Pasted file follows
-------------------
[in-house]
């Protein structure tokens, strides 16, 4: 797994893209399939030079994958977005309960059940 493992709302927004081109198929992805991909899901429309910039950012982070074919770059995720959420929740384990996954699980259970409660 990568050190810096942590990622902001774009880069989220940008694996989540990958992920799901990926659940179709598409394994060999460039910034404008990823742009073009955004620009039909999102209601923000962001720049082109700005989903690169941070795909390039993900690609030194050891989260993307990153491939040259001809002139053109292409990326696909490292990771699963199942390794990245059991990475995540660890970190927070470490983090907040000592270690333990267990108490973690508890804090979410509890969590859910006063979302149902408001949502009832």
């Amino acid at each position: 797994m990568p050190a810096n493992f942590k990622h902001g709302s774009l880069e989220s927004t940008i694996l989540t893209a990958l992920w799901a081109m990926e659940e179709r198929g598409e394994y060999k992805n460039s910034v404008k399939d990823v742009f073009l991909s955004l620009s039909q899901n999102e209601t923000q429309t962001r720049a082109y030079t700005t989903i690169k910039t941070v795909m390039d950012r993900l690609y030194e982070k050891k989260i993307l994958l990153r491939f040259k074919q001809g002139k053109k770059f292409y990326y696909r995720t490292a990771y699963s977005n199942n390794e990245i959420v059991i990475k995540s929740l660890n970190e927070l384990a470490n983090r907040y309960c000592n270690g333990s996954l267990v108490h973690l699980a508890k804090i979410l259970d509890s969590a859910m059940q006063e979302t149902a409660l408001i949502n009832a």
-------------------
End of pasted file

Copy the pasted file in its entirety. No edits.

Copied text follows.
[in-house]
């Protein structure tokens, strides 16, 4: 797994893209399939030079994958977005309960059940 493992709302927004081109198929992805991909899901429309910039950012982070074919770059995720959420929740384990996954699980259970409660 990568050190810096942590990622902001774009880069989220940008694996989540990958992920799901990926659940179709598409394994060999460039910034404008990823742009073009955004620009039909999102209601923000962001720049082109700005989903690169941070795909390039993900690609030194050891989260993307990153491939040259001809002139053109292409990326696909490292990771699963199942390794990245059991990475995540660890970190927070470490983090907040000592270690333990267990108490973690508890804090979410509890969590859910006063979302149902408001949502009832």
């Amino acid at each position: 797994m990568p050190a810096n493992f942590k990622h902001g709302s774009l880069e989220s927004t940008i694996l989540t893209a990958l992920w799901a081109m990926e659940e179709r198929g598409e394994y060999k992805n460039s910034v404008k399939d990823v742009f073009l991909s955004l620009s039909q899901n999102e209601t923000q429309t962001r720049a082109y030079t700005t989903i690169k910039t941070v795909m390039d950012r993900l690609y030194e982070k050891k989260i993307l994958l990153r491939f040259k074919q001809g002139k053109k770059f292409y990326y696909r995720t490292a990771y699963s977005n199942n390794e990245i959420v059991i990475k995540s929740l660890n970190e927070l384990a470490n983090r907040y309960c000592n270690g333990s996954l267990v108490h973690l699980a508890k804090i979410l259970d509890s969590a859910m059940q006063e979302t149902a409660l408001i949502n009832a």